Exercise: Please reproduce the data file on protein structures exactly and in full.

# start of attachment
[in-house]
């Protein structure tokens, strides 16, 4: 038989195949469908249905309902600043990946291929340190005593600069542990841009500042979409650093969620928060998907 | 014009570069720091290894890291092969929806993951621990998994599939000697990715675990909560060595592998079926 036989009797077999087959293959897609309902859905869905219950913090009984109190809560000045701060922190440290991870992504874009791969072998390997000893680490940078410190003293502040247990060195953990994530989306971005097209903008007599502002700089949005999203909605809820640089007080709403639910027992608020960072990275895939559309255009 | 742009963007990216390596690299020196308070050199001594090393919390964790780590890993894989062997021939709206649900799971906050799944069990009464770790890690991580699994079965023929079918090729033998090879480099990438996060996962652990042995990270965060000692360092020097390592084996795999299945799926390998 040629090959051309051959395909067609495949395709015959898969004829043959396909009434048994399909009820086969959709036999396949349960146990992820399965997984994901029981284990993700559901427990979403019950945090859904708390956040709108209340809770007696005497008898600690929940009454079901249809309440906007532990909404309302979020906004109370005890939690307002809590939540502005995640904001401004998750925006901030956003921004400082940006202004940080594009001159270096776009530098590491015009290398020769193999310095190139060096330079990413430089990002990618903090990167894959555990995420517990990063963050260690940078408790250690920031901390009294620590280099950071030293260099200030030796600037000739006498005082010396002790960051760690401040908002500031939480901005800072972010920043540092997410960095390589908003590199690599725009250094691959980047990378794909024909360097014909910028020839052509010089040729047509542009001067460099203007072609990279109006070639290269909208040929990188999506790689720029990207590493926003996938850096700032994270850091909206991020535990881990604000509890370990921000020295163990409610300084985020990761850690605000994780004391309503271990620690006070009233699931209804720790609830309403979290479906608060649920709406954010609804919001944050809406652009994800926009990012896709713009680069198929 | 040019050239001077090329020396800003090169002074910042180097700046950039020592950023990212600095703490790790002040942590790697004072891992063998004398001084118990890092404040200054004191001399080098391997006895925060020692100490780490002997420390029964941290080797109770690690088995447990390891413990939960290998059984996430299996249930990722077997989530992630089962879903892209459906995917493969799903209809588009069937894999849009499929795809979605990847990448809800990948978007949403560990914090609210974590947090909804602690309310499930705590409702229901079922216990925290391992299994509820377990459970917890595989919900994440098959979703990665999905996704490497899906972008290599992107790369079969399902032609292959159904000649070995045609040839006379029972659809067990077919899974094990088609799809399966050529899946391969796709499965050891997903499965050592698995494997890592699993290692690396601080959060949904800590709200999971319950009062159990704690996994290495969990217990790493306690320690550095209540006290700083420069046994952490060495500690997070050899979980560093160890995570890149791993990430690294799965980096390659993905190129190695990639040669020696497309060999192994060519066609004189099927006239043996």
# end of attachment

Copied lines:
[in-house]
């Protein structure tokens, strides 16, 4: 038989195949469908249905309902600043990946291929340190005593600069542990841009500042979409650093969620928060998907 | 014009570069720091290894890291092969929806993951621990998994599939000697990715675990909560060595592998079926 036989009797077999087959293959897609309902859905869905219950913090009984109190809560000045701060922190440290991870992504874009791969072998390997000893680490940078410190003293502040247990060195953990994530989306971005097209903008007599502002700089949005999203909605809820640089007080709403639910027992608020960072990275895939559309255009 | 742009963007990216390596690299020196308070050199001594090393919390964790780590890993894989062997021939709206649900799971906050799944069990009464770790890690991580699994079965023929079918090729033998090879480099990438996060996962652990042995990270965060000692360092020097390592084996795999299945799926390998 040629090959051309051959395909067609495949395709015959898969004829043959396909009434048994399909009820086969959709036999396949349960146990992820399965997984994901029981284990993700559901427990979403019950945090859904708390956040709108209340809770007696005497008898600690929940009454079901249809309440906007532990909404309302979020906004109370005890939690307002809590939540502005995640904001401004998750925006901030956003921004400082940006202004940080594009001159270096776009530098590491015009290398020769193999310095190139060096330079990413430089990002990618903090990167894959555990995420517990990063963050260690940078408790250690920031901390009294620590280099950071030293260099200030030796600037000739006498005082010396002790960051760690401040908002500031939480901005800072972010920043540092997410960095390589908003590199690599725009250094691959980047990378794909024909360097014909910028020839052509010089040729047509542009001067460099203007072609990279109006070639290269909208040929990188999506790689720029990207590493926003996938850096700032994270850091909206991020535990881990604000509890370990921000020295163990409610300084985020990761850690605000994780004391309503271990620690006070009233699931209804720790609830309403979290479906608060649920709406954010609804919001944050809406652009994800926009990012896709713009680069198929 | 040019050239001077090329020396800003090169002074910042180097700046950039020592950023990212600095703490790790002040942590790697004072891992063998004398001084118990890092404040200054004191001399080098391997006895925060020692100490780490002997420390029964941290080797109770690690088995447990390891413990939960290998059984996430299996249930990722077997989530992630089962879903892209459906995917493969799903209809588009069937894999849009499929795809979605990847990448809800990948978007949403560990914090609210974590947090909804602690309310499930705590409702229901079922216990925290391992299994509820377990459970917890595989919900994440098959979703990665999905996704490497899906972008290599992107790369079969399902032609292959159904000649070995045609040839006379029972659809067990077919899974094990088609799809399966050529899946391969796709499965050891997903499965050592698995494997890592699993290692690396601080959060949904800590709200999971319950009062159990704690996994290495969990217990790493306690320690550095209540006290700083420069046994952490060495500690997070050899979980560093160890995570890149791993990430690294799965980096390659993905190129190695990639040669020696497309060999192994060519066609004189099927006239043996």